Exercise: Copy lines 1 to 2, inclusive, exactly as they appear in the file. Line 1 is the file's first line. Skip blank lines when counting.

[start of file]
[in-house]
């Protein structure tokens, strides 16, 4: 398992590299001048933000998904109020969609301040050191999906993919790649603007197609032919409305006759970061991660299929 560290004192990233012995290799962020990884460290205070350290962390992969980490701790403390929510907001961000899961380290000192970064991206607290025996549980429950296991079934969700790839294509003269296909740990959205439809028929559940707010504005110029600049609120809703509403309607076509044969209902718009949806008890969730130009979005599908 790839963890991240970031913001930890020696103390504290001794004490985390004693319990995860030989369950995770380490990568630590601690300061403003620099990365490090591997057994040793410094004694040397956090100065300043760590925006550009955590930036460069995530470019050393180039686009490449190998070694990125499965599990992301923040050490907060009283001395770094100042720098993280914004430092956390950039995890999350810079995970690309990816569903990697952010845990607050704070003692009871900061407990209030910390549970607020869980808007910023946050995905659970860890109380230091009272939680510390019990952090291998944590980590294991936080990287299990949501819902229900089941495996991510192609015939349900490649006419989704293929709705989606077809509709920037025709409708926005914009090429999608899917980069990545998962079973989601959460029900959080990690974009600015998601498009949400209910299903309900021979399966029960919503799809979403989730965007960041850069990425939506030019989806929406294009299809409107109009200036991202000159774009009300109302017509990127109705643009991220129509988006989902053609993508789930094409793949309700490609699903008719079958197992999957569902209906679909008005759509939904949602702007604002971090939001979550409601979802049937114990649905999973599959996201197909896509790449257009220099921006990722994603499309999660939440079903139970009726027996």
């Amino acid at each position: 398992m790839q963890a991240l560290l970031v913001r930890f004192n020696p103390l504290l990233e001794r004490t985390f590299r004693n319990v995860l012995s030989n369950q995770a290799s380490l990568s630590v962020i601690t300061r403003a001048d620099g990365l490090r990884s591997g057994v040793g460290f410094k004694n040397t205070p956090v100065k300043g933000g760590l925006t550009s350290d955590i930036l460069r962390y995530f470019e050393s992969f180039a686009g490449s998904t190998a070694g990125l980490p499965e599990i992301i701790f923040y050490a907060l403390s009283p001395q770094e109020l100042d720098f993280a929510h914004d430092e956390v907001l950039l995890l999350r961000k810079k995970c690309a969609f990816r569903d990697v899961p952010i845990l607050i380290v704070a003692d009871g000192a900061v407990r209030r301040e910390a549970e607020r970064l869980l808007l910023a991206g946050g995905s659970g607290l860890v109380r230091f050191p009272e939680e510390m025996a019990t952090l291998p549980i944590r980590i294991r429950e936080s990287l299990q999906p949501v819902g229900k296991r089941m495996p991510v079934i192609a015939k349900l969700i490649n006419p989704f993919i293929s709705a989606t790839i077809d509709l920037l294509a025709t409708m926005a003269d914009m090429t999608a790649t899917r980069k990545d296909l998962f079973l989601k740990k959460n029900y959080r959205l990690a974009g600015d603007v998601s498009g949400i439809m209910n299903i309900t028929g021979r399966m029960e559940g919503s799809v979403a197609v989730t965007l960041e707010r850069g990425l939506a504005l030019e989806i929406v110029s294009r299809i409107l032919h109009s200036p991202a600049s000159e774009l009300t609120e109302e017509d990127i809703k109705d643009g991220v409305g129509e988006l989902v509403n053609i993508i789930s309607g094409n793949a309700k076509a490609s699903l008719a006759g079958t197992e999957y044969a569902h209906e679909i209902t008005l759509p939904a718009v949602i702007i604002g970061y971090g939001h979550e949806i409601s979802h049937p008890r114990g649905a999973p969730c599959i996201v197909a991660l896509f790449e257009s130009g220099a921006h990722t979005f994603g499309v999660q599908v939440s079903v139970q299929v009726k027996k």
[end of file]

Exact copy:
[in-house]
């Protein structure tokens, strides 16, 4: 398992590299001048933000998904109020969609301040050191999906993919790649603007197609032919409305006759970061991660299929 560290004192990233012995290799962020990884460290205070350290962390992969980490701790403390929510907001961000899961380290000192970064991206607290025996549980429950296991079934969700790839294509003269296909740990959205439809028929559940707010504005110029600049609120809703509403309607076509044969209902718009949806008890969730130009979005599908 790839963890991240970031913001930890020696103390504290001794004490985390004693319990995860030989369950995770380490990568630590601690300061403003620099990365490090591997057994040793410094004694040397956090100065300043760590925006550009955590930036460069995530470019050393180039686009490449190998070694990125499965599990992301923040050490907060009283001395770094100042720098993280914004430092956390950039995890999350810079995970690309990816569903990697952010845990607050704070003692009871900061407990209030910390549970607020869980808007910023946050995905659970860890109380230091009272939680510390019990952090291998944590980590294991936080990287299990949501819902229900089941495996991510192609015939349900490649006419989704293929709705989606077809509709920037025709409708926005914009090429999608899917980069990545998962079973989601959460029900959080990690974009600015998601498009949400209910299903309900021979399966029960919503799809979403989730965007960041850069990425939506030019989806929406294009299809409107109009200036991202000159774009009300109302017509990127109705643009991220129509988006989902053609993508789930094409793949309700490609699903008719079958197992999957569902209906679909008005759509939904949602702007604002971090939001979550409601979802049937114990649905999973599959996201197909896509790449257009220099921006990722994603499309999660939440079903139970009726027996």